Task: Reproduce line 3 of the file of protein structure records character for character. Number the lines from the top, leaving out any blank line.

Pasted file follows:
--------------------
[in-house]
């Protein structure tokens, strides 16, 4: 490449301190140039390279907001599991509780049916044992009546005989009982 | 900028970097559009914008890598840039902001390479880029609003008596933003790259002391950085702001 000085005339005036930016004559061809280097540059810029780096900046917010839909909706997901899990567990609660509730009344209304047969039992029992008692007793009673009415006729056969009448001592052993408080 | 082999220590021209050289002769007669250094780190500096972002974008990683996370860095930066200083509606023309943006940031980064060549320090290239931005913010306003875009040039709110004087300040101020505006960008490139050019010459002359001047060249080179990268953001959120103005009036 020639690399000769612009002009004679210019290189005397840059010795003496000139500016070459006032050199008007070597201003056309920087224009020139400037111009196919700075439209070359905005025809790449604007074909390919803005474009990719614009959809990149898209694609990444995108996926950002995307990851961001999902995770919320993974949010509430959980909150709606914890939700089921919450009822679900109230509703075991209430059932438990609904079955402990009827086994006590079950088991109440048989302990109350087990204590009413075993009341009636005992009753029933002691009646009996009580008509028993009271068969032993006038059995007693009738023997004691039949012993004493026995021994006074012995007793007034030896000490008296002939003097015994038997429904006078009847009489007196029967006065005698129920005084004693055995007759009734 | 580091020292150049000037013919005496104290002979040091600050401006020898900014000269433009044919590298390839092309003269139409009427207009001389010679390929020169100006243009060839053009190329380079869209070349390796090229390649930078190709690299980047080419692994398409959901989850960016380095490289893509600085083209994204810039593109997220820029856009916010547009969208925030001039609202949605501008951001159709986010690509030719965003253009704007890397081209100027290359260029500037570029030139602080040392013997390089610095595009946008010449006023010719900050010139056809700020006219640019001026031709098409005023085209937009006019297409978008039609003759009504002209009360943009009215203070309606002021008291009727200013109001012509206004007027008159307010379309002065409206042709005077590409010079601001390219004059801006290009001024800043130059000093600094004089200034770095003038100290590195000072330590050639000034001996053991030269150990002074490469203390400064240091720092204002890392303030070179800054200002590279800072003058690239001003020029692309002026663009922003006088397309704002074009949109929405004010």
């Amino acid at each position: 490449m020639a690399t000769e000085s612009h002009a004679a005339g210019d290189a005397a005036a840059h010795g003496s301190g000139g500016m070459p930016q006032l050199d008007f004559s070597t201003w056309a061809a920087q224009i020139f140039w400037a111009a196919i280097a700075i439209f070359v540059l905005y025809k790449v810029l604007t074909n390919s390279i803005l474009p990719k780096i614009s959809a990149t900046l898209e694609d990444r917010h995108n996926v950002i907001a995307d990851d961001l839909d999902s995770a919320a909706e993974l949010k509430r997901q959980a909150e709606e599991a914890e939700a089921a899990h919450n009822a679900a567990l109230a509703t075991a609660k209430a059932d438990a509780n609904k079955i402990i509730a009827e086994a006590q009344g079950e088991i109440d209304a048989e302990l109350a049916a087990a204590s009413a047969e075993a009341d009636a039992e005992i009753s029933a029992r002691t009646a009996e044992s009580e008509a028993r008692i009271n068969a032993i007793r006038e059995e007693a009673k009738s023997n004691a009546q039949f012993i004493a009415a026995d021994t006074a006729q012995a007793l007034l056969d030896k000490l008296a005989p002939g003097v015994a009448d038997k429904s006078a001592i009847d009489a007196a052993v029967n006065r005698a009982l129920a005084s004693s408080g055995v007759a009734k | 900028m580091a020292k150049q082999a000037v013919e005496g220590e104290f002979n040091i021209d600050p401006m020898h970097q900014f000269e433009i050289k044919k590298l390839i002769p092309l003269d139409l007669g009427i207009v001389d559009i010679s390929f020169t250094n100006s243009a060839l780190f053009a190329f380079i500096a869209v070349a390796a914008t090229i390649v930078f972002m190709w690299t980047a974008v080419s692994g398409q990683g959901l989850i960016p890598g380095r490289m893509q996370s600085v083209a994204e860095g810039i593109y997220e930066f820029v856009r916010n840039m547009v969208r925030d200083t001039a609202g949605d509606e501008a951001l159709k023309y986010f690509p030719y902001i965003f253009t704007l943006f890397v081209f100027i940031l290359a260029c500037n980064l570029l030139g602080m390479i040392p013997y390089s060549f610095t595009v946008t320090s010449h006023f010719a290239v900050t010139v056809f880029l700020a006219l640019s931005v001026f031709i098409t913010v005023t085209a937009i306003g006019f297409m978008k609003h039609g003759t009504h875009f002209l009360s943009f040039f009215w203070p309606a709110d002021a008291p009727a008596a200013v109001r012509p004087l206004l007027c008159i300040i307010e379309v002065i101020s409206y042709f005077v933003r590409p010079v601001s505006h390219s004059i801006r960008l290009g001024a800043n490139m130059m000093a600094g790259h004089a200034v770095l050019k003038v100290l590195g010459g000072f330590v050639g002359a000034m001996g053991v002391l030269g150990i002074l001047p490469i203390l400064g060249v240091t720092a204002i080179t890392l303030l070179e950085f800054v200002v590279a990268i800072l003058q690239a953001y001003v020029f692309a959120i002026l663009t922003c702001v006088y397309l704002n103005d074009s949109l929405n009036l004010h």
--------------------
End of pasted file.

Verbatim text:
């Amino acid at each position: 490449m020639a690399t000769e000085s612009h002009a004679a005339g210019d290189a005397a005036a840059h010795g003496s301190g000139g500016m070459p930016q006032l050199d008007f004559s070597t201003w056309a061809a920087q224009i020139f140039w400037a111009a196919i280097a700075i439209f070359v540059l905005y025809k790449v810029l604007t074909n390919s390279i803005l474009p990719k780096i614009s959809a990149t900046l898209e694609d990444r917010h995108n996926v950002i907001a995307d990851d961001l839909d999902s995770a919320a909706e993974l949010k509430r997901q959980a909150e709606e599991a914890e939700a089921a899990h919450n009822a679900a567990l109230a509703t075991a609660k209430a059932d438990a509780n609904k079955i402990i509730a009827e086994a006590q009344g079950e088991i109440d209304a048989e302990l109350a049916a087990a204590s009413a047969e075993a009341d009636a039992e005992i009753s029933a029992r002691t009646a009996e044992s009580e008509a028993r008692i009271n068969a032993i007793r006038e059995e007693a009673k009738s023997n004691a009546q039949f012993i004493a009415a026995d021994t006074a006729q012995a007793l007034l056969d030896k000490l008296a005989p002939g003097v015994a009448d038997k429904s006078a001592i009847d009489a007196a052993v029967n006065r005698a009982l129920a005084s004693s408080g055995v007759a009734k | 900028m580091a020292k150049q082999a000037v013919e005496g220590e104290f002979n040091i021209d600050p401006m020898h970097q900014f000269e433009i050289k044919k590298l390839i002769p092309l003269d139409l007669g009427i207009v001389d559009i010679s390929f020169t250094n100006s243009a060839l780190f053009a190329f380079i500096a869209v070349a390796a914008t090229i390649v930078f972002m190709w690299t980047a974008v080419s692994g398409q990683g959901l989850i960016p890598g380095r490289m893509q996370s600085v083209a994204e860095g810039i593109y997220e930066f820029v856009r916010n840039m547009v969208r925030d200083t001039a609202g949605d509606e501008a951001l159709k023309y986010f690509p030719y902001i965003f253009t704007l943006f890397v081209f100027i940031l290359a260029c500037n980064l570029l030139g602080m390479i040392p013997y390089s060549f610095t595009v946008t320090s010449h006023f010719a290239v900050t010139v056809f880029l700020a006219l640019s931005v001026f031709i098409t913010v005023t085209a937009i306003g006019f297409m978008k609003h039609g003759t009504h875009f002209l009360s943009f040039f009215w203070p309606a709110d002021a008291p009727a008596a200013v109001r012509p004087l206004l007027c008159i300040i307010e379309v002065i101020s409206y042709f005077v933003r590409p010079v601001s505006h390219s004059i801006r960008l290009g001024a800043n490139m130059m000093a600094g790259h004089a200034v770095l050019k003038v100290l590195g010459g000072f330590v050639g002359a000034m001996g053991v002391l030269g150990i002074l001047p490469i203390l400064g060249v240091t720092a204002i080179t890392l303030l070179e950085f800054v200002v590279a990268i800072l003058q690239a953001y001003v020029f692309a959120i002026l663009t922003c702001v006088y397309l704002n103005d074009s949109l929405n009036l004010h």